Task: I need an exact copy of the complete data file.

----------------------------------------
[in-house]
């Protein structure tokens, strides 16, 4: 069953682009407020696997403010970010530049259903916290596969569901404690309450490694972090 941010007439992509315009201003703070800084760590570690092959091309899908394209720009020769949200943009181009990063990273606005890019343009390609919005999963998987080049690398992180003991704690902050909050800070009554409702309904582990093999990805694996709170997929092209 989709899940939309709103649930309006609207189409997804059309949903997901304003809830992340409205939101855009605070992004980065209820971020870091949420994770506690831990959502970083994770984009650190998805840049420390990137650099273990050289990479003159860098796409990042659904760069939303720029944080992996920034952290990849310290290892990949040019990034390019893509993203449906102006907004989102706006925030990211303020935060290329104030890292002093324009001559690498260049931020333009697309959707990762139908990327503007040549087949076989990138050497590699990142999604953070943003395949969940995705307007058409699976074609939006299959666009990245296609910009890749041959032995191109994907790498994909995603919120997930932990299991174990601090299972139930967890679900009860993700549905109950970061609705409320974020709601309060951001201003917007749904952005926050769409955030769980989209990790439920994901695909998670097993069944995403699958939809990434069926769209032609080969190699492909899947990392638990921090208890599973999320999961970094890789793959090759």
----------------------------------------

[in-house]
């Protein structure tokens, strides 16, 4: 069953682009407020696997403010970010530049259903916290596969569901404690309450490694972090 941010007439992509315009201003703070800084760590570690092959091309899908394209720009020769949200943009181009990063990273606005890019343009390609919005999963998987080049690398992180003991704690902050909050800070009554409702309904582990093999990805694996709170997929092209 989709899940939309709103649930309006609207189409997804059309949903997901304003809830992340409205939101855009605070992004980065209820971020870091949420994770506690831990959502970083994770984009650190998805840049420390990137650099273990050289990479003159860098796409990042659904760069939303720029944080992996920034952290990849310290290892990949040019990034390019893509993203449906102006907004989102706006925030990211303020935060290329104030890292002093324009001559690498260049931020333009697309959707990762139908990327503007040549087949076989990138050497590699990142999604953070943003395949969940995705307007058409699976074609939006299959666009990245296609910009890749041959032995191109994907790498994909995603919120997930932990299991174990601090299972139930967890679900009860993700549905109950970061609705409320974020709601309060951001201003917007749904952005926050769409955030769980989209990790439920994901695909998670097993069944995403699958939809990434069926769209032609080969190699492909899947990392638990921090208890599973999320999961970094890789793959090759």